Even if, as Throop now claims, this attorney now works in Imperial County, it made no difference to the outcome. What is important is where he worked at the time of Throop's trial, where the juror thought he worked, and what evidence was before the trial court regarding possible bias.

Sleeping Juror

The Motion next discusses a claim pertaining to a sleeping juror, although it is difficult to make out what error, if any, Throop thinks the Court made, or indeed what his quarrel with the Court's order is. (Mot. at 17:1-16.) In this section, Throop chides the Court for, in his opinion, deliberately twisting the facts and playing games with him. He denies ever having made the allegation that this juror was sleeping during trial or after voir dire.[3] But the Court pointed this out, agreeing with Throop that he never claimed the juror was sleeping during trial. ( See Order at 11:9-11 (pointing out that the amended petition did not argue the juror slept through the trial, and that it merely said he was "suspected of dozing"). And in any case, the fact that a juror did not fall asleep during trial is not a basis for reconsideration or relief.

Brady v. Maryland Claim

Throop raised a claim under Brady v. Maryland, 373 U.S. 83 (1963), and the Motion next objects to the Order's treatment of this claim. The Motion argues that the photographs that the state failed to produce pertained to Throop's physical location in a prison yard during a riot, and disclaims any probative value they might have in showing that prison guards did not lose control of their pepper spray canisters. (Motion at 17:17-19:20.) Throop's objection to the R&R, however, did not mention their value in showing his position in the yard. ( See Obj. to R&R (Docket no. 58) at 22:16-24:13.) Instead, it repeatedly and at length emphasized their value as showing that guards had not lost their pepper spray canisters during the riot, as they testified. ( Id. at 22:23-23:5; 23:19-24:5.) The Order's failure to address arguments Throop did not make in his objections was not error, and does not support reconsideration.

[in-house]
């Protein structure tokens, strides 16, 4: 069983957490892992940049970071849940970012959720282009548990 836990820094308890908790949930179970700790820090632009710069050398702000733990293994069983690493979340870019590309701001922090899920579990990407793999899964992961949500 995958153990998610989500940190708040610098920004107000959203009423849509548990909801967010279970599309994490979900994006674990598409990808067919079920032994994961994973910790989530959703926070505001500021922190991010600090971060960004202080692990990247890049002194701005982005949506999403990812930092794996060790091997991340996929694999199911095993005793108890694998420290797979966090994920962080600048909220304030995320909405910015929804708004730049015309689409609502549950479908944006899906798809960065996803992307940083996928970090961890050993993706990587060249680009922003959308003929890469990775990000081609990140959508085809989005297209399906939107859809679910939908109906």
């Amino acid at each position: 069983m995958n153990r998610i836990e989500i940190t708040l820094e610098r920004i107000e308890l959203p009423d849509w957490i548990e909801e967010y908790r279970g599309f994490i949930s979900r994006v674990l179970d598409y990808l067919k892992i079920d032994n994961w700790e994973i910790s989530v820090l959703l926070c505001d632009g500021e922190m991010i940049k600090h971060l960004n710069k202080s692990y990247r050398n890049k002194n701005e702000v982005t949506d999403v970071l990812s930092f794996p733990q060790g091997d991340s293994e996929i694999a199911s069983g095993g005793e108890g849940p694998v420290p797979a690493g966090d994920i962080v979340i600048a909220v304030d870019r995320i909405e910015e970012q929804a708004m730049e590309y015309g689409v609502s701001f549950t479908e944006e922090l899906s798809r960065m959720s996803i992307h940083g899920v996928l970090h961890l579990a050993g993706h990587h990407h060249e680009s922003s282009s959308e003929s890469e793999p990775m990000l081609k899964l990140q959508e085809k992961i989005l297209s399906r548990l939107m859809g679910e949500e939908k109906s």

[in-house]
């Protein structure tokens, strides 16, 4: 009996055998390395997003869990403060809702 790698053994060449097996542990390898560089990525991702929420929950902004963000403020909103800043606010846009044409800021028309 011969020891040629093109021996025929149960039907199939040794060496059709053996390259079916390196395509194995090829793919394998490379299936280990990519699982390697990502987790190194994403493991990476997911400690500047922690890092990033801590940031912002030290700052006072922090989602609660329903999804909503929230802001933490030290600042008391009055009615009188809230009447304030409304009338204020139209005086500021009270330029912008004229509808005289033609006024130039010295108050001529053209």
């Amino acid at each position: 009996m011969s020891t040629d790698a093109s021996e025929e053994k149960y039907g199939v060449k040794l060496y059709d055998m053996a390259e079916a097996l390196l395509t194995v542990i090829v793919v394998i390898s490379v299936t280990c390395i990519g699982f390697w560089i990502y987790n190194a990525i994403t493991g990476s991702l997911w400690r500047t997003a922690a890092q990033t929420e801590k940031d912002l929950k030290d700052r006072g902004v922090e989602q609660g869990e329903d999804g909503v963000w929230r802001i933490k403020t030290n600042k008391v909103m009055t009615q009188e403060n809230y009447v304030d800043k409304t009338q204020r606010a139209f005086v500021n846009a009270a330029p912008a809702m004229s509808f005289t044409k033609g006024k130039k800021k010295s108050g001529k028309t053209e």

Furthermore, Throop failed to show that the evidence was suppressed. Rather, the record shows the photographs were made unavailable through the actions of Throop's counsel and another attorney, and later replaced by the government. (Order at 16:10-17:5.) The trial court and Throop's own counsel concluded that after the government replaced the photographs, none were missing. ( See Order at 16:22-22 (citing transcript).) Throop's current argument that some in fact were still missing does not entitled him to relief.


The Motion next re-argues Throop's claim regarding the jurors' having viewed him in shackles. (Motion at 19:22-20:16.) It selectively cites facts both in the record and contradicted by the record, and argues that the Court should have analyzed the claim on that basis alone. This provides no basis for reconsideration.

Certificate of Appealability

Finally, the Motion argues that a certificate of appealability should have issued, and gives as issues several questions that do not accurately reflect the Court's ruling. For reasons explained in the Order, and clarified in this order, a certificate of appealability was properly denied.

Conclusion and Order

In short, the Motion identifies no basis for reconsideration. It fails to meet the standard for Rule 59 motions, and is DENIED.